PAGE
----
- 3Find and mark any horizontal asymptotes, or places where it is impossible for the function to go, with a dotted line. This is usually points where the graph does not exist, like where you are dividing by zero. If your equation has a variable in a fraction, like , start by setting the bottom of the fraction to zero. Any places where it equals zero can be dotted off (in this example, a dotted line at x=2 and x=-2), since you cannot ever divided by zero. Fractions, however, are not the only places you can find asymptotes. Usually, all you need is some common sense:
- Some squared functions, like can never be negative. Thus there is an asymptote at 0.
- Unless you're working with imaginary numbers, you cannot have ^{[4]}
- For equations with complex exponents, you may have many asymptotes.
- 4Plug in and graph several points. Simply pick a few values for x and solve the function. Then graph the points on your graph. The more complicated the graph, the more points you'll need. In general, -1, 0, and 1 are the easiest points to get, though you'll want 2-3 more on either side of zero to get a good graph.^{[5]}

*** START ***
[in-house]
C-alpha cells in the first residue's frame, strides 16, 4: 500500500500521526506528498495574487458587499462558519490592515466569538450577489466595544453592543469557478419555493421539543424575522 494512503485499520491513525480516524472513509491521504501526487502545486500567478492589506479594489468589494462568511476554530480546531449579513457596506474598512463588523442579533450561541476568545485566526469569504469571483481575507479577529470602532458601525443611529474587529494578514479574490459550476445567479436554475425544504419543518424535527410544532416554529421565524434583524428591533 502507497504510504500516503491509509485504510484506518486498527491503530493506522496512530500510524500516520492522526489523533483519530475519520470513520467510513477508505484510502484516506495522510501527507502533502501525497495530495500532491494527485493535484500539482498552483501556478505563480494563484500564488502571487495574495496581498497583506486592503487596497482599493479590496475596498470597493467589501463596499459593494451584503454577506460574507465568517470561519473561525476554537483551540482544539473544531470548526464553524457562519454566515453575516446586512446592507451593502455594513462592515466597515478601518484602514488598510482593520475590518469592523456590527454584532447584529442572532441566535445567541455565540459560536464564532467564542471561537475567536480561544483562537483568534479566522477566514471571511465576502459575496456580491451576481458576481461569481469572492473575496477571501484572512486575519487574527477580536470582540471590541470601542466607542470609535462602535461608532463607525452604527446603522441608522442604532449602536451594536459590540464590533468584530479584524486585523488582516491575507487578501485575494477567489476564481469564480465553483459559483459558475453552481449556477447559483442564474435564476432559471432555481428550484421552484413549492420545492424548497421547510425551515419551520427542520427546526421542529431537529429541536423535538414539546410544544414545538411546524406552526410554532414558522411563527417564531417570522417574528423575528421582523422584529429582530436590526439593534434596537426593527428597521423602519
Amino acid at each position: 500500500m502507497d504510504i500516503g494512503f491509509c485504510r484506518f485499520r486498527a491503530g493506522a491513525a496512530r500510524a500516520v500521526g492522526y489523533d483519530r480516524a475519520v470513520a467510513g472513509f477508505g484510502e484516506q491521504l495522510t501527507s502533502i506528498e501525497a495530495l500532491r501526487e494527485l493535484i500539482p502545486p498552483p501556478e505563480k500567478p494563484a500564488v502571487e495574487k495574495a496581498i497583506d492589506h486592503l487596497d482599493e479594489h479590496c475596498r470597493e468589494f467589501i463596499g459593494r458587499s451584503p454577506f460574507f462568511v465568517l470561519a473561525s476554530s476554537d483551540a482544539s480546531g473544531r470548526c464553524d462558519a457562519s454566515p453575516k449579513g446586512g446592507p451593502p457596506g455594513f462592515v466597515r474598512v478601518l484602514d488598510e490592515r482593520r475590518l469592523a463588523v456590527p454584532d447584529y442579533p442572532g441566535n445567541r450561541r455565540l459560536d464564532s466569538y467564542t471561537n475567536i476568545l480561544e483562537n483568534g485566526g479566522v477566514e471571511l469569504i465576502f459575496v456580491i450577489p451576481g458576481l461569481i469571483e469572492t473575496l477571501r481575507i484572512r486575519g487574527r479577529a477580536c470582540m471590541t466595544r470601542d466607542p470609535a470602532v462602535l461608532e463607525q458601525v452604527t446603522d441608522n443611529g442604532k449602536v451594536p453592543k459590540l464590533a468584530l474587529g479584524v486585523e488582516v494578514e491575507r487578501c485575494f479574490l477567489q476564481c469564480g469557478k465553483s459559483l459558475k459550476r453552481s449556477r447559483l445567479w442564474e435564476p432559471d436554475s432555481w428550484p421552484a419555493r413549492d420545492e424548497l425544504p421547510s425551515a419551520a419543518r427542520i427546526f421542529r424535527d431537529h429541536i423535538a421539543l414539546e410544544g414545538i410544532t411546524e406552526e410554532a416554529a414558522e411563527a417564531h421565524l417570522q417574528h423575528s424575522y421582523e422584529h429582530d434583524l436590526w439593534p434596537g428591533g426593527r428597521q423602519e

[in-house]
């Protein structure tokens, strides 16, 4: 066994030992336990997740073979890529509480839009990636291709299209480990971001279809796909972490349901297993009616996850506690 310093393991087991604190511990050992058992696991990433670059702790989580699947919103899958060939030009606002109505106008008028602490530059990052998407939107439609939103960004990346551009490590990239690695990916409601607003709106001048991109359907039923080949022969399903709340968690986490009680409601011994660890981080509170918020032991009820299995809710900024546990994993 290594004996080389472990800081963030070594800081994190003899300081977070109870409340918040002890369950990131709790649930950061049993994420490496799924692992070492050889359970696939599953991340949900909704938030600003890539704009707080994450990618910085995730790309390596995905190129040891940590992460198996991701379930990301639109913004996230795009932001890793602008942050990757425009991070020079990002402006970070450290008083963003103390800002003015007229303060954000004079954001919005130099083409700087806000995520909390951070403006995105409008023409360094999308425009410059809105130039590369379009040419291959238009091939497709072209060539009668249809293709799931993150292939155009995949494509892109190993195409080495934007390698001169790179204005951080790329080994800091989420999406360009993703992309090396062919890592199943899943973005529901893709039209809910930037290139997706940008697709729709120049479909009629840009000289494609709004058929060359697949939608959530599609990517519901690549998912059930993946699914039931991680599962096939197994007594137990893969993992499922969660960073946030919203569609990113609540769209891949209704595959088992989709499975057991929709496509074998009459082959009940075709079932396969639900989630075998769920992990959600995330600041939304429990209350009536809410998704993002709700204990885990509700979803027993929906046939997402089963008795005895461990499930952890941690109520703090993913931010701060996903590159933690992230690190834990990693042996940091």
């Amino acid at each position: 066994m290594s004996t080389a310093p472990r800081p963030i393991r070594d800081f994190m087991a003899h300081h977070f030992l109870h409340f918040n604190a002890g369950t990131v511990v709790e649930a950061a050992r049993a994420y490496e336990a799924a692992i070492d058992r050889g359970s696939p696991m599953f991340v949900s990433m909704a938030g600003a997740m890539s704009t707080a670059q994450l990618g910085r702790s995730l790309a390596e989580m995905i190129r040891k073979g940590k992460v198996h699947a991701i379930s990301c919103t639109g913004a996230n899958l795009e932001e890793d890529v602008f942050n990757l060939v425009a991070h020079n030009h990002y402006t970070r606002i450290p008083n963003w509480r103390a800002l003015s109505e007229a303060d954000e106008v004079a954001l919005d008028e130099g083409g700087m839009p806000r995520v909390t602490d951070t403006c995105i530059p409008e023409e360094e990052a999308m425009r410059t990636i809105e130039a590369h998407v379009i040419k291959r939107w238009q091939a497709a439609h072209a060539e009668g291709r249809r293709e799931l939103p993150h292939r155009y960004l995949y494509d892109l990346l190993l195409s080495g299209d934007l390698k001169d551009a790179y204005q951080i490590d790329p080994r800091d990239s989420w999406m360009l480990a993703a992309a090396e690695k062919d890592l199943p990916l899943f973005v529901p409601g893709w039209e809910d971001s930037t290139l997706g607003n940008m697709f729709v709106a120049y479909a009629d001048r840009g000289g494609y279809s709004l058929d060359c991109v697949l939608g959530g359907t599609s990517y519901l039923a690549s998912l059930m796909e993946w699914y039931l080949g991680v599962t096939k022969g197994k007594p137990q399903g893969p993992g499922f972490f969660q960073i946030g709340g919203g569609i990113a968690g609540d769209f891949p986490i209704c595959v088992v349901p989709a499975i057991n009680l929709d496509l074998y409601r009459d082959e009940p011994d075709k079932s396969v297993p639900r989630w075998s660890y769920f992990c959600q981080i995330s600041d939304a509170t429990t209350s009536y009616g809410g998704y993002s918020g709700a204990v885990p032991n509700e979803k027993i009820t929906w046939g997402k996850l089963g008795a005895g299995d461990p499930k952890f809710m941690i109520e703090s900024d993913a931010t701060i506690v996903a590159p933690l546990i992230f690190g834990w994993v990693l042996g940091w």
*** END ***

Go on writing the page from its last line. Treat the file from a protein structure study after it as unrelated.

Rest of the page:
- For the equation , you might plug in -1,0,1, -2, 2, -10, and 10. This gives you a nice range of numbers to compare.
- Be smart selecting numbers. In the example, you'll quickly realize that having a negative sign doesn't matter -- you can stop testing -10, for example, because it will be the same as 10.
- 5Map the end behavior of the function to see what happens when it is really huge. This gives you an idea of the general direction of a function, usually as a vertical asymptote. For example -- you know that eventually, gets really, really big. Just one additional "x" (one million vs. one million and one) makes y much bigger. There are a few ways to test end behavior, including: